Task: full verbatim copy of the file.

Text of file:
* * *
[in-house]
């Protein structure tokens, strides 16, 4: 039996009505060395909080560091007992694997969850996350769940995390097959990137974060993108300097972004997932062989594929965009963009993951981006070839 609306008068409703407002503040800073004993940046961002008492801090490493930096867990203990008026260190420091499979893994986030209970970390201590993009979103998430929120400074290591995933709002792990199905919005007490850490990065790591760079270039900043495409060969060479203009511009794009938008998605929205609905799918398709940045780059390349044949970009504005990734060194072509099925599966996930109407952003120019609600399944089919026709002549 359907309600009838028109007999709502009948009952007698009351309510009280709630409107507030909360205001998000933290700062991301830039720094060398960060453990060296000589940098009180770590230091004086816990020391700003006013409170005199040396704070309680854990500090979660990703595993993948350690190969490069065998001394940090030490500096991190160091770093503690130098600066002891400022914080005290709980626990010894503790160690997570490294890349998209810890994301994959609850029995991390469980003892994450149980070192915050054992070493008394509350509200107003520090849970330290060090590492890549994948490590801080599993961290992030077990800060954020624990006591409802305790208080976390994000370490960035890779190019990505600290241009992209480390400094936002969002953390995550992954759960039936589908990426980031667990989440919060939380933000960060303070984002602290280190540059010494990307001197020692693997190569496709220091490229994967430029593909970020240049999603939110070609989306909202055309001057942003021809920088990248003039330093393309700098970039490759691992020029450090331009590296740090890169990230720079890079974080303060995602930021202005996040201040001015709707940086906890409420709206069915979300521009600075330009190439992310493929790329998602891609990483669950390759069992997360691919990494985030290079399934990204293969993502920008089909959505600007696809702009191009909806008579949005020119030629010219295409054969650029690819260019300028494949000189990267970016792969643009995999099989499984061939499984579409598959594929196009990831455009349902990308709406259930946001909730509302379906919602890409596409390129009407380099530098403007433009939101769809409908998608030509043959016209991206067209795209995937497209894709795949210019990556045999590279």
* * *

[in-house]
């Protein structure tokens, strides 16, 4: 039996009505060395909080560091007992694997969850996350769940995390097959990137974060993108300097972004997932062989594929965009963009993951981006070839 609306008068409703407002503040800073004993940046961002008492801090490493930096867990203990008026260190420091499979893994986030209970970390201590993009979103998430929120400074290591995933709002792990199905919005007490850490990065790591760079270039900043495409060969060479203009511009794009938008998605929205609905799918398709940045780059390349044949970009504005990734060194072509099925599966996930109407952003120019609600399944089919026709002549 359907309600009838028109007999709502009948009952007698009351309510009280709630409107507030909360205001998000933290700062991301830039720094060398960060453990060296000589940098009180770590230091004086816990020391700003006013409170005199040396704070309680854990500090979660990703595993993948350690190969490069065998001394940090030490500096991190160091770093503690130098600066002891400022914080005290709980626990010894503790160690997570490294890349998209810890994301994959609850029995991390469980003892994450149980070192915050054992070493008394509350509200107003520090849970330290060090590492890549994948490590801080599993961290992030077990800060954020624990006591409802305790208080976390994000370490960035890779190019990505600290241009992209480390400094936002969002953390995550992954759960039936589908990426980031667990989440919060939380933000960060303070984002602290280190540059010494990307001197020692693997190569496709220091490229994967430029593909970020240049999603939110070609989306909202055309001057942003021809920088990248003039330093393309700098970039490759691992020029450090331009590296740090890169990230720079890079974080303060995602930021202005996040201040001015709707940086906890409420709206069915979300521009600075330009190439992310493929790329998602891609990483669950390759069992997360691919990494985030290079399934990204293969993502920008089909959505600007696809702009191009909806008579949005020119030629010219295409054969650029690819260019300028494949000189990267970016792969643009995999099989499984061939499984579409598959594929196009990831455009349902990308709406259930946001909730509302379906919602890409596409390129009407380099530098403007433009939101769809409908998608030509043959016209991206067209795209995937497209894709795949210019990556045999590279």